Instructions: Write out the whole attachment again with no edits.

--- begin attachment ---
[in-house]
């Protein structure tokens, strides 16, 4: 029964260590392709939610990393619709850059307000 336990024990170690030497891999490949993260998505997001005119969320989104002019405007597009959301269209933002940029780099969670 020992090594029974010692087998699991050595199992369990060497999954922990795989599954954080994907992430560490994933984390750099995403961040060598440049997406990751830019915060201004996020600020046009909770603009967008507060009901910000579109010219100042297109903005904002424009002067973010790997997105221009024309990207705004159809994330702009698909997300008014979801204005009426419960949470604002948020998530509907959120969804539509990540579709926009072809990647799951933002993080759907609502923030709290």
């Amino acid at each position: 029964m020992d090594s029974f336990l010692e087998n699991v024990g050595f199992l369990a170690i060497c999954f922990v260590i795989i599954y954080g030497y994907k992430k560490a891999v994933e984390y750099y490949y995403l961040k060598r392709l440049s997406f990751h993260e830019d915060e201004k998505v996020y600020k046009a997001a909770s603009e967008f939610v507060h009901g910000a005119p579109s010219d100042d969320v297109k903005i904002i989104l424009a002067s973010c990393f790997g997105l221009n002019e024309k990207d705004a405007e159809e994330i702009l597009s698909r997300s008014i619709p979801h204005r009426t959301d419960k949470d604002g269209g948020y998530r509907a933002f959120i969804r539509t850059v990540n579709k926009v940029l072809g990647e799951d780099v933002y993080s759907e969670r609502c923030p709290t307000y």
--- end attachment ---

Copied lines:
[in-house]
């Protein structure tokens, strides 16, 4: 029964260590392709939610990393619709850059307000 336990024990170690030497891999490949993260998505997001005119969320989104002019405007597009959301269209933002940029780099969670 020992090594029974010692087998699991050595199992369990060497999954922990795989599954954080994907992430560490994933984390750099995403961040060598440049997406990751830019915060201004996020600020046009909770603009967008507060009901910000579109010219100042297109903005904002424009002067973010790997997105221009024309990207705004159809994330702009698909997300008014979801204005009426419960949470604002948020998530509907959120969804539509990540579709926009072809990647799951933002993080759907609502923030709290």
């Amino acid at each position: 029964m020992d090594s029974f336990l010692e087998n699991v024990g050595f199992l369990a170690i060497c999954f922990v260590i795989i599954y954080g030497y994907k992430k560490a891999v994933e984390y750099y490949y995403l961040k060598r392709l440049s997406f990751h993260e830019d915060e201004k998505v996020y600020k046009a997001a909770s603009e967008f939610v507060h009901g910000a005119p579109s010219d100042d969320v297109k903005i904002i989104l424009a002067s973010c990393f790997g997105l221009n002019e024309k990207d705004a405007e159809e994330i702009l597009s698909r997300s008014i619709p979801h204005r009426t959301d419960k949470d604002g269209g948020y998530r509907a933002f959120i969804r539509t850059v990540n579709k926009v940029l072809g990647e799951d780099v933002y993080s759907e969670r609502c923030p709290t307000y």